"This is the only report of this type in African-Americans," said Friedman, adding that the genes causing diabetic kidney disease may be the same as those found in some other ethic groups.
Freedman and a team that included eight other Wake Forest investigators studied 171 black families in which at least two siblings had developed kidney disease from type 2 diabetes; 312 individuals already had end-stage kidney disease. On average, diabetes began at age 39.
Using genome scans, the team's first set of analyses identified only weak evidence for the presence of kidney failure genes. But Freedman said that Carl D. Langefeld,. Ph.D., assistant professor of public health sciences (biostatistics) and Stephen S. Rich, Ph.D., professor of public health sciences and neurology, came up with a new way of analyzing the genetic data. "Using their novel analytic techniques allowed us to detect these regions containing kidney failure genes," he said.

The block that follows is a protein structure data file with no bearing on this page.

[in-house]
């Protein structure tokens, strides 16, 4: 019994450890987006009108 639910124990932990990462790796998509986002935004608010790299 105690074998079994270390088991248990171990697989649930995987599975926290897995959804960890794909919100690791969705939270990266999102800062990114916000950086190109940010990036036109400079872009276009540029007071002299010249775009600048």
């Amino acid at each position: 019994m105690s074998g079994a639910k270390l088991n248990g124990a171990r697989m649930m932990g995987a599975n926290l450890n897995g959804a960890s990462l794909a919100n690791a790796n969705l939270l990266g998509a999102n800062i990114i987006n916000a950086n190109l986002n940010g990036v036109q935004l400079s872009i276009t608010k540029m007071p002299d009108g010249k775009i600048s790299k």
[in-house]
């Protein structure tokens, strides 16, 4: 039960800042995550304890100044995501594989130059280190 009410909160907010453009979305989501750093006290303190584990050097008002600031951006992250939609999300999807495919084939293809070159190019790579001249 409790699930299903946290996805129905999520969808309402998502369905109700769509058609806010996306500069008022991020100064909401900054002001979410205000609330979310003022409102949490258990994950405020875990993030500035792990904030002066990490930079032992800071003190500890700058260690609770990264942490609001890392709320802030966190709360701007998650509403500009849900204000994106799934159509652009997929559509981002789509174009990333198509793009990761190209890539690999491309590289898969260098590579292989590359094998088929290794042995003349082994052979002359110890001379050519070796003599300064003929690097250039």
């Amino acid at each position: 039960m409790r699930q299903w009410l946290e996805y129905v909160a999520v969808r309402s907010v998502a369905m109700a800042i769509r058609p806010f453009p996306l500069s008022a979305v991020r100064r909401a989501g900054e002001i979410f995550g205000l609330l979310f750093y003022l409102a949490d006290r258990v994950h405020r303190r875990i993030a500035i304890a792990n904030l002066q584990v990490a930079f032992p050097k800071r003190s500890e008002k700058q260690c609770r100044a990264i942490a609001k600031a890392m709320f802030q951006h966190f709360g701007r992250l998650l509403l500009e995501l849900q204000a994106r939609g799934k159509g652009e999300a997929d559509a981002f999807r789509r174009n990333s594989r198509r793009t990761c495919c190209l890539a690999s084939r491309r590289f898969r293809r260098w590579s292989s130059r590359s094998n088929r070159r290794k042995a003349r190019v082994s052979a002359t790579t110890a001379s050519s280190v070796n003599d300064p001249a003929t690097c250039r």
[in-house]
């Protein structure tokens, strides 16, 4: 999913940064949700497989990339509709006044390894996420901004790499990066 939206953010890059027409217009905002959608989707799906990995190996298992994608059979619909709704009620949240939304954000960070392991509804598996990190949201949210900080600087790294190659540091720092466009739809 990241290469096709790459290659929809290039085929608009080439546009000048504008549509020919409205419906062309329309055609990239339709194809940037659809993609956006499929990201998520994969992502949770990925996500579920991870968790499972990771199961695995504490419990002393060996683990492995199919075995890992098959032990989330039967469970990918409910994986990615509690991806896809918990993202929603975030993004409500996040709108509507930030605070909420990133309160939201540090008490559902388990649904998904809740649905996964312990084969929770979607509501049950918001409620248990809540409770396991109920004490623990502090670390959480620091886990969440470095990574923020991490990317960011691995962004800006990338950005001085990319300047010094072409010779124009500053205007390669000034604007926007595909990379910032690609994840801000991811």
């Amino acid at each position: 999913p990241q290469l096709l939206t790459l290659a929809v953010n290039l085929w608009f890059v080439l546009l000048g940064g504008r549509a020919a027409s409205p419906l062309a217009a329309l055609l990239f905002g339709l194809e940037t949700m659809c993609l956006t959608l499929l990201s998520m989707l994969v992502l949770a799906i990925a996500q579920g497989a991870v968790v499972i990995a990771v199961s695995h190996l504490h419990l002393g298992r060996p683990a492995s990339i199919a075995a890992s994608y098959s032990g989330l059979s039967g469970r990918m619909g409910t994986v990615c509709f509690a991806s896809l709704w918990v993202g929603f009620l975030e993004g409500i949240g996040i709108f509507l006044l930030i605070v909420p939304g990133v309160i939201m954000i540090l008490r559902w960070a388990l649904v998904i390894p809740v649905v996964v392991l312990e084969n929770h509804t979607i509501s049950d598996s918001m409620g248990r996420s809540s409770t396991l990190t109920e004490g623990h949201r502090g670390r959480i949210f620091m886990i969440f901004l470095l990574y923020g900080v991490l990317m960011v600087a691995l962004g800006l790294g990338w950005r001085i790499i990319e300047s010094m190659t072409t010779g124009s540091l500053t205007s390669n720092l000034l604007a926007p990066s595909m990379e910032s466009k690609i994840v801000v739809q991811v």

The technique involved ranking 216 families by age when diabetes began and looking for linkages. Chromosome 18 emerged in the genomic study in people whose diabetes began at a younger age, while there was virtually no relationship to chromosome 18 in the older people.
This indicated, they reported, that susceptibility in the younger group likely was related to the unidentified gene.
Finding the region on a chromosome that is linked to a genetic defect is a major st
Contact: Robert Conn
Wake Forest University Baptist Medical Center